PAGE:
| Sept 5
Sept 5 A group of U.S. farmers, seed companies
and others challenging patents on genetically altered crops held
by biotech seed giant Monsanto Co. on Thursday appealed
their case to the U.S. Supreme Court.
The group, made up of 73 organic and conventional family
farmers, seed companies and public advocacy interests, sued
Monsanto in March 2011 seeking to prohibit the company from
suing them if their fields became contaminated with Monsanto's
patented genetic traits for corn, soybeans, cotton, canola, and
The biotech crops are widely used throughout the United
States, and Monsanto has sued more than 100 farmers for patent
infringement, winning judgments against farmers found to have
made use of its seed without paying required royalties.
Monsanto has said it will not sue farmers if they do not
intentionally use the technology without paying for it. In June,
the U.S. Court of Appeals for the Federal Circuit affirmed a
previous ruling that found organic growers had no reason to try
to block Monsanto from suing them as the company had pledged it
would not take them to court if biotech crops accidentally mixed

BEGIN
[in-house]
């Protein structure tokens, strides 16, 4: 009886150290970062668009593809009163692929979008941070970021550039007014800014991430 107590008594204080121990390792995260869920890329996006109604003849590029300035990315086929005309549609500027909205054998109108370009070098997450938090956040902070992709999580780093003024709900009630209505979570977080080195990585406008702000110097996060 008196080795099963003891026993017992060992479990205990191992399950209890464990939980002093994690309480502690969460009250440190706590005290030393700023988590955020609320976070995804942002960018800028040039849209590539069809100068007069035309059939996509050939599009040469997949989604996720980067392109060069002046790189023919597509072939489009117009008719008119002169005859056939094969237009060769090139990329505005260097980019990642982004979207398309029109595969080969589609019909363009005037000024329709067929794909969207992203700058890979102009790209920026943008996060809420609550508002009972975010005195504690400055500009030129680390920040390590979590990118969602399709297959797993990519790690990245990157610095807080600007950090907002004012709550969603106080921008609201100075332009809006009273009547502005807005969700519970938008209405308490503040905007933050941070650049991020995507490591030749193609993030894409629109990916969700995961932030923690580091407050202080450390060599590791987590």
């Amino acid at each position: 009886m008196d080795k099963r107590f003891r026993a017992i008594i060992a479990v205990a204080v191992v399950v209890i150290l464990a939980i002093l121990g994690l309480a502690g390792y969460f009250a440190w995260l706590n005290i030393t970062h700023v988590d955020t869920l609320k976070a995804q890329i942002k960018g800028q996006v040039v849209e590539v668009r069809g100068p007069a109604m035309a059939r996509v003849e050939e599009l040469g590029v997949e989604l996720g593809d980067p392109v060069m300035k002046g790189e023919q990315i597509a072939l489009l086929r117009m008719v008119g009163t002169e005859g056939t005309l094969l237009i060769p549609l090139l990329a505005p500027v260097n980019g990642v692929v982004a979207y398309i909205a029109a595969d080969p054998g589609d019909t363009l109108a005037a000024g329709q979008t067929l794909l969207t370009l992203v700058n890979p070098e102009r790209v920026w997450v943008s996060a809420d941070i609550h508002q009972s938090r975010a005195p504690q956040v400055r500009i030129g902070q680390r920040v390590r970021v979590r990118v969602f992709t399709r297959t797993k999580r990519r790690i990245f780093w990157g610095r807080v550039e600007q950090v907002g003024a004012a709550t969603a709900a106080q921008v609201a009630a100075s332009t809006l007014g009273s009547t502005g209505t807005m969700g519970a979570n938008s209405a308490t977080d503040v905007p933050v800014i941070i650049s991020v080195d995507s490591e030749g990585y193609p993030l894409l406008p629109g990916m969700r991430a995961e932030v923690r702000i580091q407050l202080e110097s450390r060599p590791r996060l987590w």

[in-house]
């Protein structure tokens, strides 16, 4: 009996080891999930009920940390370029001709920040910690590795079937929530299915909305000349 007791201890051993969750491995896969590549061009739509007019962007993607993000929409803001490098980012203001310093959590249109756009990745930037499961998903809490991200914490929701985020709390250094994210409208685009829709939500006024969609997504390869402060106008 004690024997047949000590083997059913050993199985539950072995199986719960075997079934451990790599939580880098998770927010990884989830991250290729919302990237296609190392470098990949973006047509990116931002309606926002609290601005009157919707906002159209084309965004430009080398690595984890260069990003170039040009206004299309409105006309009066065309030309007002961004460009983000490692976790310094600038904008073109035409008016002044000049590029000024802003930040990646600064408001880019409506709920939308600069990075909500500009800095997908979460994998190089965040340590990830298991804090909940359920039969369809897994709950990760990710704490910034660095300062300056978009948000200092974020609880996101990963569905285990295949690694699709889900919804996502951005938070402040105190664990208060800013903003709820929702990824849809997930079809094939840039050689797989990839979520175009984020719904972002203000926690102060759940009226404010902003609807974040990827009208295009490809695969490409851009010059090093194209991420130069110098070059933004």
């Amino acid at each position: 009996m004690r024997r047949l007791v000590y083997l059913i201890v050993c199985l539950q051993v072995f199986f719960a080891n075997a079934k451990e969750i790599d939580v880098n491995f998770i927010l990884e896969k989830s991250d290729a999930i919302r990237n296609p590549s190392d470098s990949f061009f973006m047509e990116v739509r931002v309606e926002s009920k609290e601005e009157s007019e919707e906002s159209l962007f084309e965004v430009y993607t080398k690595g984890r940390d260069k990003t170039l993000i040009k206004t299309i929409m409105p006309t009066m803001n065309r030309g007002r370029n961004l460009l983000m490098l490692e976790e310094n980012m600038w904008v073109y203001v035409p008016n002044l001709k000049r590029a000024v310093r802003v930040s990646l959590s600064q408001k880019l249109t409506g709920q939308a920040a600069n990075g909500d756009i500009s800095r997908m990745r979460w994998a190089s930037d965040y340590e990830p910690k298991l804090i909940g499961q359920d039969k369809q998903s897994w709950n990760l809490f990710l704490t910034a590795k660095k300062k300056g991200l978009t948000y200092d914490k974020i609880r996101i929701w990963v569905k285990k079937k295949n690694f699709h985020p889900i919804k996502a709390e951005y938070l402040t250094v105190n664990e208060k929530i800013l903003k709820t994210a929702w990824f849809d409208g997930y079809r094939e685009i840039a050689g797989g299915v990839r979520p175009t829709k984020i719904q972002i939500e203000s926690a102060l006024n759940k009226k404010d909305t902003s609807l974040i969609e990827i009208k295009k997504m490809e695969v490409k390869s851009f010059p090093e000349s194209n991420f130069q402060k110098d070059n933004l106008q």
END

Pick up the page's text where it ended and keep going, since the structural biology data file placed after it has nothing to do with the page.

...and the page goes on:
in with theirs.
Monsanto said in a statement issued Thursday that the
farmers were trying to create a controversy where none exists.
"The District Court ruled and Court of Appeals affirmed that
there was no controversy between the parties," the company said
in a statement. "There is neither a history of behavior nor a
reasonable likelihood that Monsanto will pursue patent
infringement against farmers who have no interest in using the
company's patented seed products."
But those pushing the court action said Monsanto's patents
were invalid, and its biotech crops damaging to the environment
and to farmers who suffer contamination.
"It behooves the Supreme Court to hear this important case to
protect America's farmers from abusive patent infringement
lawsuits and invalidate Monsanto's flawed patents as their
products have been shown to be damaging to human health and the
environment and failed to live up to the marketing hype," Dave
Murphy, founder of the advocacy group Food Democracy Now, a
plaintiff in the case, said in a statement.